Non-verbal gestures and greetings vary across countries, cultures and religions. What is seen as acceptable for one is not necessarily acceptable for another. Muslims not shaking hands with the opposite gender is a simple example of a cultural and religious difference which is easy to respect and accommodate.
It is important to point out that Muslims do not distinguish in this matter between Muslim and non-Muslim people, and the issue is the same for Muslim women as it is for men. Shaking hands is something normal in Islam, for Muslims and non-Muslims, but Islam prohibits non-essential touching and physical contact with a person of the opposite gender, with the exception of certain immediate family members, as a sign of modesty, humility and chastity. In addition, it is a form of respect towards the other person by acknowledging no one has the right to touch them except for their nearest and dearest.
It is also important to note that this practice is not unique to Islam, with a group of adherents to Jewish, Hindu, and Buddhist faiths abiding by similar rules. Finally, it should be made clear that when there is a need for touch to occur, this is permitted. For example, if a member of the opposite gender was to faint or experience a seizure, a Muslim would be required to do whatever they could to help them, including touching them, if appropriate.
Non-verbal gestures and greetings vary across countries, cultures, and religions. Bowing, kissing, saluting, touching fingers, tapping shoulders, clasping hands together, shaking fists, and pounding the chest are all gestures used to greet people, both formally and informally, in various countries around the world.
What is seen as acceptable in one culture is not necessarily acceptable in another. For example, the ‘thumbs-up’ gesture is a sign of approval in America, but a sign of obscenity in Iran; and the ‘OK’ gesture is a seen as positive in Australia, but a sign of vulgarity in Brazil.
The refusal of Muslim men and women to shake hands with members of the opposite gender is a contentious issue for many people, not least of all because it contradicts the social norms that are prevalent within Western society today. In some cases, this refusal to shake hands is taken as a personal insult, embarrassing both parties. To better understand why this happens, we need to be aware of a number of things: -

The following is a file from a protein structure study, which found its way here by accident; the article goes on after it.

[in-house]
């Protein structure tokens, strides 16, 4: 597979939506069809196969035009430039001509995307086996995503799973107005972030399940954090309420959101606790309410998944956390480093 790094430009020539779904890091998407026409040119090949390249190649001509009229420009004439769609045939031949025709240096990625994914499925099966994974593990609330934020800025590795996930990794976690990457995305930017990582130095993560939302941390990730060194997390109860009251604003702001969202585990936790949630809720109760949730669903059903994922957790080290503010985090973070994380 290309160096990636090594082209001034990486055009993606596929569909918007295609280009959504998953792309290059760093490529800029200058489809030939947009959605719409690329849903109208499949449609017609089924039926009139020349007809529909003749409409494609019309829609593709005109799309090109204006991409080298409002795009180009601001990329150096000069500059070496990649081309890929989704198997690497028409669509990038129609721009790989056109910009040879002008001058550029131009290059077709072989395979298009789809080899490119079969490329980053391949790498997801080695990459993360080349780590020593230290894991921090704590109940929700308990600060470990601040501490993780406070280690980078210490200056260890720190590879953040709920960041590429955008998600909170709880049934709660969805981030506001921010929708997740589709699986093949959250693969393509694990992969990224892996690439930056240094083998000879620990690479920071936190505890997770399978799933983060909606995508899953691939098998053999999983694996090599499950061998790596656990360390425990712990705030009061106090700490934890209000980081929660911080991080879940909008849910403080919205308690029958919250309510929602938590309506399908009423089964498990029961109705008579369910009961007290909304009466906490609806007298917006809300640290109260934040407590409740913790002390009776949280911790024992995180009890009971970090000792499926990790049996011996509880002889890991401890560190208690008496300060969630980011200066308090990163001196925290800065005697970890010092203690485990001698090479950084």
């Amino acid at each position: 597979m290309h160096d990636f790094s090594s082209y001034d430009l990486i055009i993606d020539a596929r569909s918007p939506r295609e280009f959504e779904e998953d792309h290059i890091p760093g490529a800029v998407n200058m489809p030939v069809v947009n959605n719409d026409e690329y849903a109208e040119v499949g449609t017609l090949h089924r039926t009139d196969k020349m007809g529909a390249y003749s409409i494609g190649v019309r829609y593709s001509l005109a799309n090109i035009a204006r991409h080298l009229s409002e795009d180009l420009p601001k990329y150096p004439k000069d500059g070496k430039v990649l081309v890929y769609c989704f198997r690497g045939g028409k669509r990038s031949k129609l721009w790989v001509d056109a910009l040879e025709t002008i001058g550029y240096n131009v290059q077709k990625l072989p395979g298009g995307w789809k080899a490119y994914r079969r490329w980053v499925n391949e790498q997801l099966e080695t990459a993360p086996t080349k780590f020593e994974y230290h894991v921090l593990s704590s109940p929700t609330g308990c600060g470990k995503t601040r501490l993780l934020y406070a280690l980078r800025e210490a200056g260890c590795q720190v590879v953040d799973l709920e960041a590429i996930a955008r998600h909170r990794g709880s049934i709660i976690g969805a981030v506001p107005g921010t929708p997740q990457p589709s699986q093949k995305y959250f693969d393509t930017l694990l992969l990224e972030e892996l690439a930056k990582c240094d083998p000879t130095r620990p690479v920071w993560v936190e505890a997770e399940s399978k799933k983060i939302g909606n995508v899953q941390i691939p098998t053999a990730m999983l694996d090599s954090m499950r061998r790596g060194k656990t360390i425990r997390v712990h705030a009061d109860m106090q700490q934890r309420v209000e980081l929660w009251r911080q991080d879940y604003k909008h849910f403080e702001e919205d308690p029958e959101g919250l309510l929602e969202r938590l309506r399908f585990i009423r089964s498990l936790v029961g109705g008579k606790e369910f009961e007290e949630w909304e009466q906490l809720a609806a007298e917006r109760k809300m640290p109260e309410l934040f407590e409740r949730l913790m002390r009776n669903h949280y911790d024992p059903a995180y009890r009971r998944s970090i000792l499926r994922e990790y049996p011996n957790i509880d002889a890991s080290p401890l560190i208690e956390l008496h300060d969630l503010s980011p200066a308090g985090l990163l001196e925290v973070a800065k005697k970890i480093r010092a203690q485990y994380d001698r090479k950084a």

Firstly, Muslims do not distinguish in this matter between shaking the hands of other Muslims and shaking the hands of non-Muslims. It is, therefore, critical to understand that a Muslim man or woman refusing to shake a person’s hand has nothing to do with the fact that they are not Muslim. A Muslim man is just as likely – in many cases, more likely – to refuse to shake the hand of a Muslim woman as he is to refuse to shake the hand of a non-Muslim woman.
Secondly, this is not something that is exclusive to Muslim men. Muslim women are just as likely to refuse to shake hands with men, as Muslim men are with women.
Thirdly, it is not the actual act of shaking hands that Muslims have an issue with. This is in fact an integral part of Muslim etiquette, which strengthens ties of brotherhood, sisterhood, and friendship. The Prophet Muhammad (may the peace and blessings of Allah be upon him) said, “When two Muslims meet and shake hands with each other, both of them will have their sins forgiven (by Allah) before they depart” [Abu Dawud]. Shaking hands is also the Islamic norm in greeting non-Muslims of the same gender.
Specifically, the refusal relates to any physical contact with a person of the opposite gender. This is a strict prohibition in Islam, with the exception of the following: -
1. The person’s spouse.
2. The person’s ancestors, including father, mother, and grandparents from both sides.
3. The person’s descendants, including their children and grandchildren.
4. The person’s siblings, including brothers and sisters, half-brothers and half-sisters.
5. The children of the person’s siblings and their descendants, i.e., their nephews and nieces by blood, and any children that those nephews and nieces have.